Mr Justice Picken handed down his 225 page judgment in the battle of the Ukrainian oligarchs on 14 July 2020 after a 7 week trial last year. The Judge found that on a balance of probability Avonwick (Vitaly Gaiduk) had not proved his claim that Mr Mkrtchan and Mr Taruta had made an oral fraudulent representation to him when he sold his shares in IUD, the Ukrainian metallurgical business, in 2009. However, the Judge also found that Mr Taruta had failed to prove each of his various claims against Mr Gaiduk, which were worth in total approximately $400m. The Judge found Mr Gaiduk to be a satisfactory and indeed persuasive witness. In contrast, he found Mr Taruta (cross examined by Avonwick over 4 days) not to be a satisfactory witness and on a number of occasions he was “plainly just not telling the truth”, with his evidence being “uncompelling or worse”. As a result, the Judge ordered Mr Taruta to pay on an indemnity basis Mr Gaiduk’s costs of defeating the many counterclaims. The judgment contains an analysis amongst other things of the test for fraudulent misrepresentation; the test for whether a binding contract has been reached; the circumstances in which the court may draw adverse inferences from the failure to call particular witnesses; and the circumstances in which a restitutionary claim may be pursued where the parties have concluded a binding contract.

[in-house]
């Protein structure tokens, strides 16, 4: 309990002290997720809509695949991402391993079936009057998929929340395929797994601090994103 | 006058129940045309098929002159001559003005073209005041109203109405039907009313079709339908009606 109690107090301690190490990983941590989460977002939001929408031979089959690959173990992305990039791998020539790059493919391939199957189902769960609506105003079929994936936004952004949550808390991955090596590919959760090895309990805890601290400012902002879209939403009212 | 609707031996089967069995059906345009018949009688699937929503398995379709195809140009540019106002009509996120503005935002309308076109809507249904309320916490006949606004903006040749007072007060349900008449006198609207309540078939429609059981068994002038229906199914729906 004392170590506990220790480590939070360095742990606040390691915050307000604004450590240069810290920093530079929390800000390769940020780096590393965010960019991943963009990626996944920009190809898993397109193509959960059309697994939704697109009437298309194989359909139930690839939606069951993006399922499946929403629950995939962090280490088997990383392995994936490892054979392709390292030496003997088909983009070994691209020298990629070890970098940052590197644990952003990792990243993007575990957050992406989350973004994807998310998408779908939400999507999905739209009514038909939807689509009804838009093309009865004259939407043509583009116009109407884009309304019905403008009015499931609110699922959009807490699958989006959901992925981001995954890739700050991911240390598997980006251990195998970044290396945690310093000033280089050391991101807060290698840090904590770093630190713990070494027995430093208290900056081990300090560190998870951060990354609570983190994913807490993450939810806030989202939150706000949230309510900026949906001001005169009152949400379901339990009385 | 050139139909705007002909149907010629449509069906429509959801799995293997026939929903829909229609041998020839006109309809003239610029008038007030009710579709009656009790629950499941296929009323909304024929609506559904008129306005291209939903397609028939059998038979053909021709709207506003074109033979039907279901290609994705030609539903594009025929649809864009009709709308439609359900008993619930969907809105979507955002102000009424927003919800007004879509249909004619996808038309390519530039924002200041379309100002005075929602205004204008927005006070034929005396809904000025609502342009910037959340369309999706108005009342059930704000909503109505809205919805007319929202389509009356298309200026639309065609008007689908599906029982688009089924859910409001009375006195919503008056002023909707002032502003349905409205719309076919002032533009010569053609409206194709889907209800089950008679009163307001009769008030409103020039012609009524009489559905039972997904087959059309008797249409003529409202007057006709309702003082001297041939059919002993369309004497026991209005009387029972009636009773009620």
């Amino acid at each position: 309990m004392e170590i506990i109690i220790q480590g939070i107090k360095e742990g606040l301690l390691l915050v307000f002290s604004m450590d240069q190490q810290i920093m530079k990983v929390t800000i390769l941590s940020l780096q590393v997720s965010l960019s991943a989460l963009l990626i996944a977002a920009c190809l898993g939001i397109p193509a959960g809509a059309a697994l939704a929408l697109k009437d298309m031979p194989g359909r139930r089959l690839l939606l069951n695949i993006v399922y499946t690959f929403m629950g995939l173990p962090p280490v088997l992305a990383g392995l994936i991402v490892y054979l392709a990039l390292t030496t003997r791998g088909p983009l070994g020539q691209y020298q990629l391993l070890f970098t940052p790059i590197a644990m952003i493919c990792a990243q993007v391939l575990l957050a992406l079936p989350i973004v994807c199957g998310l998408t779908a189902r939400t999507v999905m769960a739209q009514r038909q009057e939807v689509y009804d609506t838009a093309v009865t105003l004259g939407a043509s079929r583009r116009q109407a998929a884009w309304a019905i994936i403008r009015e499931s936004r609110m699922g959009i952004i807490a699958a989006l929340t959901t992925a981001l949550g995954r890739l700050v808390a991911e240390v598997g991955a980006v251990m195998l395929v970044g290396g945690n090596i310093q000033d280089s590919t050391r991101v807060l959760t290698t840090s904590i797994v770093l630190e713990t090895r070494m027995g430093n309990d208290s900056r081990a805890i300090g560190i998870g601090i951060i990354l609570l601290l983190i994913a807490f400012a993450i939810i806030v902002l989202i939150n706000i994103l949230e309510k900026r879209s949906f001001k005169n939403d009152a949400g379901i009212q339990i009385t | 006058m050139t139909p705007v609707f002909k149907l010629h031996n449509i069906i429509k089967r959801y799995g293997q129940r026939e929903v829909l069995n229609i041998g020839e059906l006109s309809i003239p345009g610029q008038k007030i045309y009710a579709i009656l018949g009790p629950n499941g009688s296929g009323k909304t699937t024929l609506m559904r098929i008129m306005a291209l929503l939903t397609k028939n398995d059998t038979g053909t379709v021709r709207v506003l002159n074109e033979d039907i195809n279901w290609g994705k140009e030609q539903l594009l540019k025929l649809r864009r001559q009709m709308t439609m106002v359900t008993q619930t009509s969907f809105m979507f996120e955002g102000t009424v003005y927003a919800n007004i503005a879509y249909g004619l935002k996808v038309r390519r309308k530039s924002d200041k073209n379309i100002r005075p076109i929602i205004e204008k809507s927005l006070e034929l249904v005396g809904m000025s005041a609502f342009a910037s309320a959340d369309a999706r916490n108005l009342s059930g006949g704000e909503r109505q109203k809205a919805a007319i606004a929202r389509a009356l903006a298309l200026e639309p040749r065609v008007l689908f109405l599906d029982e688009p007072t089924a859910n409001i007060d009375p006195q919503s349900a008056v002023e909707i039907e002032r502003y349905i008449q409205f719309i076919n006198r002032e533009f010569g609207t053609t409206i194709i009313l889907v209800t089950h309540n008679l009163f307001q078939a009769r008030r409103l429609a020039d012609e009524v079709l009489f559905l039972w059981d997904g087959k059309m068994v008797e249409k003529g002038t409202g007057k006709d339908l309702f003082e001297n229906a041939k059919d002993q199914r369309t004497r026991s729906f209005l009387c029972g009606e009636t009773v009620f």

On 20 July 2020 Picken J refused the Taruta Parties permission to appeal against the dismissal of all of their counterclaims.
The judgment is here.
Neil Calver QC, Edward Ho, Ben Woolgar and Alexandra Whelan (of Fountain Court Chambers) appeared for Avonwick/Mr Gaiduk at the trial, instructed by Quinn Emanuel. Stephen Midwinter QC advised at an earlier stage in the proceedings.
The case was featured in The Lawyer’s Top 20 cases of 2019.